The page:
I ain’t never seen a calf following a bull. They always follow the cow. So I always give custody to the mamas (Amneus, 1999).
For the first time a separated woman was allowed to petition a court for custody of her children under the age of 7 during their father’s lifetime and access to those under 16, provided she was of ‘good character’, i.e. innocent of adultery. Caroline’s husband evaded the law by moving to Scotland and only relented after one of the couple’s sons died following a riding accident. The tender years doctrine was based less on the best interests of the child, however, than on a new obligation to achieve gender equality. Wardle and Nolan state that the best interests of the child rule had by this time become no more than a ‘façade’. Danaya C. Wright agrees: though couched in the language of children’s rights the courts were really bending to women’s demands for equality, ‘despite a rhetoric of children’s interests that infused the legislative and judicial treatment of mothers’ claims, the difficulty of reconciling paternal and maternal rights prevented significant reform for many years’ (Wright, 2006).
The law gradually began to yield to the combined pressures of children’s welfare and women’s rights, eroding the vital link between custody and economic provision and identifying a child’s interests exclusively with those of its mother. Very swiftly the ‘common sense’ position that a father was best placed to decide issues bearing on his children gave way to the ‘common sense’ position that a mother was. The Matrimonial Causes Act 1857 revolutionised divorce by taking it out of the ecclesiastical courts and enabled the court to make custody orders until the child was 21, while the Matrimonial Causes Act 1878 extended this power to magistrates until the child was 10. The Custody of Infants Act 1873 lifted the restriction on adultery and extended the tender years doctrine, allowing mothers to apply for the custody of their children under the age of 16, provided the father or guardian was permitted access. The Guardianship of Infants Act 1886 ‘destroyed the concept of the family as a domestic kingdom ruled by the father’ (Bainham, 2005): it allowed a mother to become her child’s guardian on the death of the father, but only jointly with whomever he had appointed, and provided for the child’s welfare to be a consideration for the court in custody disputes when considering the mother’s application; thus a mother’s chance of custody became linked to establishing the father’s threat to the child’s welfare. On this ground, and through giving women more opportunities to win custody after divorce, these laws began to grant mothers rights independent of the family, which began to fracture. It is pertinent to recognise, however, that few parents were necessarily aware of the shifting legal rights of fathers and mothers – notwithstanding Caroline Norton’s pamphlets – and comparatively low levels of divorce meant they had little impact.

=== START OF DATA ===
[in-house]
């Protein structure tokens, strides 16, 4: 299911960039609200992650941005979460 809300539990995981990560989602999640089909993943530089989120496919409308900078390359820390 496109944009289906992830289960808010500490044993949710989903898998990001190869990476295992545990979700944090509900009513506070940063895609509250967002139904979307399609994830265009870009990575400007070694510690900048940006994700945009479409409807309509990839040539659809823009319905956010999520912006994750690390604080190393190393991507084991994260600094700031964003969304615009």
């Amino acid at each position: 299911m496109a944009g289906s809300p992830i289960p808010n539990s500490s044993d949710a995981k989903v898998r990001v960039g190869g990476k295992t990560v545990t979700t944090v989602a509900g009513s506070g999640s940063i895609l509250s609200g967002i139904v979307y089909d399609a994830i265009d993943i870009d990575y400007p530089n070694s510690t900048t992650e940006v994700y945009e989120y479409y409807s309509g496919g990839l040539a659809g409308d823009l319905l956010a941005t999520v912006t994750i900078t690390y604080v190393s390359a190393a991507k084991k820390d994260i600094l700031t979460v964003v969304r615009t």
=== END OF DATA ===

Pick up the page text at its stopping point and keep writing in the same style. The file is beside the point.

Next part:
By the end of the nineteenth century the central pillar of family law was still the cohesion and autonomy of the patriarchal married family. Judgements transferring guardianship from fathers were seldom enforced by the courts, compelling Parliament to legislate further in order to affirm the rights of children and mothers and to curb the judiciary’s automatic support for paternal rights; in 1893 Lord Esher said,
In exercising the jurisdiction to control or to ignore the parental right the court must act cautiously, not as if it were a private person acting with regard to his own child, and acting in opposition to the parent only when judicially satisfied that the welfare of the child requires that the parental right should be suspended or superseded (Regina v Gyngall, 1893).